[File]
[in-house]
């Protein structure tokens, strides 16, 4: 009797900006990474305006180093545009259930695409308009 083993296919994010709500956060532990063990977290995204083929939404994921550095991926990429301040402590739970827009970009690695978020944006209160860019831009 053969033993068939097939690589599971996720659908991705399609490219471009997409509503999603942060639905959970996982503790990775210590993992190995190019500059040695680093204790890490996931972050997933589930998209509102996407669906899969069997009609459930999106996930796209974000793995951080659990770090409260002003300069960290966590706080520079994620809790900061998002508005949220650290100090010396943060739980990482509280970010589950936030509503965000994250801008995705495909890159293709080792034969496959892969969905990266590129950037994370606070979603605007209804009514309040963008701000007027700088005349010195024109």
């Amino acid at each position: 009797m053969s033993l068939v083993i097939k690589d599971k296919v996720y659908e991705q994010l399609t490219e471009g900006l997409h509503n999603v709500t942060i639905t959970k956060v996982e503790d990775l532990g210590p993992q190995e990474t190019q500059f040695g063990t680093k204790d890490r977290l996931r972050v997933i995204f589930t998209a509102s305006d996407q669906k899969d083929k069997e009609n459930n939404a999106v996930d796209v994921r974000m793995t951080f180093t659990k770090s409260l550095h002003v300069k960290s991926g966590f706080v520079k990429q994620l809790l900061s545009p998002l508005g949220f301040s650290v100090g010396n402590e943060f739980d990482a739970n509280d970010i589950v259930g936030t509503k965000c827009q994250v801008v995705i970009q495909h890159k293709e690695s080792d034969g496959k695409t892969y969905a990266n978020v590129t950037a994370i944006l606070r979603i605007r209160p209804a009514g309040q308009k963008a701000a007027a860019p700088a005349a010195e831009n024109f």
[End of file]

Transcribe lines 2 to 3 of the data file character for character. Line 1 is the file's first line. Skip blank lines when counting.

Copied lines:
């Protein structure tokens, strides 16, 4: 009797900006990474305006180093545009259930695409308009 083993296919994010709500956060532990063990977290995204083929939404994921550095991926990429301040402590739970827009970009690695978020944006209160860019831009 053969033993068939097939690589599971996720659908991705399609490219471009997409509503999603942060639905959970996982503790990775210590993992190995190019500059040695680093204790890490996931972050997933589930998209509102996407669906899969069997009609459930999106996930796209974000793995951080659990770090409260002003300069960290966590706080520079994620809790900061998002508005949220650290100090010396943060739980990482509280970010589950936030509503965000994250801008995705495909890159293709080792034969496959892969969905990266590129950037994370606070979603605007209804009514309040963008701000007027700088005349010195024109």
């Amino acid at each position: 009797m053969s033993l068939v083993i097939k690589d599971k296919v996720y659908e991705q994010l399609t490219e471009g900006l997409h509503n999603v709500t942060i639905t959970k956060v996982e503790d990775l532990g210590p993992q190995e990474t190019q500059f040695g063990t680093k204790d890490r977290l996931r972050v997933i995204f589930t998209a509102s305006d996407q669906k899969d083929k069997e009609n459930n939404a999106v996930d796209v994921r974000m793995t951080f180093t659990k770090s409260l550095h002003v300069k960290s991926g966590f706080v520079k990429q994620l809790l900061s545009p998002l508005g949220f301040s650290v100090g010396n402590e943060f739980d990482a739970n509280d970010i589950v259930g936030t509503k965000c827009q994250v801008v995705i970009q495909h890159k293709e690695s080792d034969g496959k695409t892969y969905a990266n978020v590129t950037a994370i944006l606070r979603i605007r209160p209804a009514g309040q308009k963008a701000a007027a860019p700088a005349a010195e831009n024109f």